Additionally, with the technology, providers can import documents using a variety of acquisition methods including scanning, screen capture, file import and print capture. When used to defend against audits, these solutions typically help those in healthcare eliminate faxed or mailed audit responses, ensure timely and confirmed responses, reduce postage and fax charges, decrease administrative time spent copying, eliminate lost submissions and provide HIPAA-secure transmission and storage of files.

The benefit to providers and to health systems is clear, especially in the age of the “wireless” office. With the push toward EHRs, electronic transfer of health information and seamless interoperability, these technologies go hand-in-hand with those developments. Specifically, in regard to this case, the technology can improve acceptance rates for claims requiring supporting documentation, as well as decrease days claims spend in A/R; reduce occurrences of pended and denied claims; eliminate lost attachments; reduce postage and fax charges; eliminate paper-based claims, appeals and audit processes; improve office staff productivity and overall billing efficiency; and provide secure HIPAA-compliant transmission and storage.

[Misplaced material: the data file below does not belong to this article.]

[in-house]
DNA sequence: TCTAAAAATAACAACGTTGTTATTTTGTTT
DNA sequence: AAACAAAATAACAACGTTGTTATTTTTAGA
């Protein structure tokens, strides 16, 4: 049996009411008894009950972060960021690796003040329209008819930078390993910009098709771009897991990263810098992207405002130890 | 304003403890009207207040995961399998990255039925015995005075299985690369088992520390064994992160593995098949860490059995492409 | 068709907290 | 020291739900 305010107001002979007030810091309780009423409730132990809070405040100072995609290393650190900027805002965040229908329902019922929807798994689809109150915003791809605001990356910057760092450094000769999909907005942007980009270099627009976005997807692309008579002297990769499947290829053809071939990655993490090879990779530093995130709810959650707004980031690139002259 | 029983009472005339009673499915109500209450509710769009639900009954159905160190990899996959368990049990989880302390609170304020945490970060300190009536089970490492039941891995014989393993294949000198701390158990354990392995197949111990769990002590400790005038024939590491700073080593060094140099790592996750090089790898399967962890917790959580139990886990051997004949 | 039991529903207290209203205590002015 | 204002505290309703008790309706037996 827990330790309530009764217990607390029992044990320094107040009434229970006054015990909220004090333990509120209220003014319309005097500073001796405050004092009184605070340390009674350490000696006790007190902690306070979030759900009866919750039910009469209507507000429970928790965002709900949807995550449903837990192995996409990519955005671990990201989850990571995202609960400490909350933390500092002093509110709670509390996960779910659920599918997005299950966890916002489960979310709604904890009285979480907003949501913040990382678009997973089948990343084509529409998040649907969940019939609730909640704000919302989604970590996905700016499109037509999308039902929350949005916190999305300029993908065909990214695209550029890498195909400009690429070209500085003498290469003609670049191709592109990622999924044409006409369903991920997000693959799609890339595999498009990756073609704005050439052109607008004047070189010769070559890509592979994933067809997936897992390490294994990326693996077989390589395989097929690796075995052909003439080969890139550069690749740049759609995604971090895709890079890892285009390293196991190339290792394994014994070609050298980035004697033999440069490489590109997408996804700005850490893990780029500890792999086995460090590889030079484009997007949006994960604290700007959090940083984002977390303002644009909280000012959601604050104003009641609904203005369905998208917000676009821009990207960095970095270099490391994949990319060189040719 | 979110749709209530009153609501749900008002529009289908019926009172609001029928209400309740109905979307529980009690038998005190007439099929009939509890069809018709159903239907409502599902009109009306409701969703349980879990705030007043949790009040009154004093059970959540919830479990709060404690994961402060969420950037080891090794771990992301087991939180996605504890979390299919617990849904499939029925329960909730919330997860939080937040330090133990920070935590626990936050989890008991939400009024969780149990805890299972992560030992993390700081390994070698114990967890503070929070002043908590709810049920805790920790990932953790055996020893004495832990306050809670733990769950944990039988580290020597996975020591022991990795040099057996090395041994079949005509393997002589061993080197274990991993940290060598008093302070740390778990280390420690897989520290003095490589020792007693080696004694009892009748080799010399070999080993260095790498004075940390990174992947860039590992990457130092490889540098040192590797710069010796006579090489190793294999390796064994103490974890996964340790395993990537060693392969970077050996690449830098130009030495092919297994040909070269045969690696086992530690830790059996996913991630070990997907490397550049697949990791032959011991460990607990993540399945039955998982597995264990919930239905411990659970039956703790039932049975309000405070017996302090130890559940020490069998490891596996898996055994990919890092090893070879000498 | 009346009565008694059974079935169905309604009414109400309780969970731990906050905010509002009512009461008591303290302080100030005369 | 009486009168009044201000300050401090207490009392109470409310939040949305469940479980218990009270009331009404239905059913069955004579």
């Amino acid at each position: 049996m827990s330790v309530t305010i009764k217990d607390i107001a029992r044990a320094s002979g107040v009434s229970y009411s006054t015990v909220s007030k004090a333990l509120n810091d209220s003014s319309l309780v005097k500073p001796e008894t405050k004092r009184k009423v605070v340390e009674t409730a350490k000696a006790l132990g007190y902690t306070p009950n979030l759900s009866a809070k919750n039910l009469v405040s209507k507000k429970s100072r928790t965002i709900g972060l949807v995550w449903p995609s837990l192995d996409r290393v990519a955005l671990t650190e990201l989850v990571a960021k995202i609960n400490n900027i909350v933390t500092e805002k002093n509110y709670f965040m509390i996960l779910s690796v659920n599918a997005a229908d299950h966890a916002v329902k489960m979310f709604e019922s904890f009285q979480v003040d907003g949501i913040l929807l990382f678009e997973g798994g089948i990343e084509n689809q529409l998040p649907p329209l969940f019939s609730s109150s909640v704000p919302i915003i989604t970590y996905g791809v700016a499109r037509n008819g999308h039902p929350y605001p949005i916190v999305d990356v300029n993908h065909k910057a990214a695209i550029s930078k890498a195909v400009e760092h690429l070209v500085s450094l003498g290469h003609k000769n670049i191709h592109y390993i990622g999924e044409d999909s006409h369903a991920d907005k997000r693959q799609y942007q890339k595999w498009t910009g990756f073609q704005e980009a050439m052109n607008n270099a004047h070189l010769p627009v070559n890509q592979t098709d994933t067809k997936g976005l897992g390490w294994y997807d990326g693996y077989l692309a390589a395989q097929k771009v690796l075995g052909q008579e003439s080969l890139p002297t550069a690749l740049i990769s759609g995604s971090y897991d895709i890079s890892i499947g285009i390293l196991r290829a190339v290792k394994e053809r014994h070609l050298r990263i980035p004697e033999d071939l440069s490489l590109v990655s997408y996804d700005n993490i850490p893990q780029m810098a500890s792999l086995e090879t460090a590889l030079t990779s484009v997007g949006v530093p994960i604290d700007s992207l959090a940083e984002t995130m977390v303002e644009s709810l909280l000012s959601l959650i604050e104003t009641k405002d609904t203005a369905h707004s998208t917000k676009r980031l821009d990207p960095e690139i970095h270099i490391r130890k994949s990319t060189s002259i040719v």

All of this supports a more efficient and profitable health system driven by technology. Secure electronic claim attachments improve outdated processes with little intrusion and minimal investment – something many of healthcare’s other IT solutions can’t claim.

Lindy Benton is CEO of MEA|NEA, a provider of health information exchange and secure electronic attachments.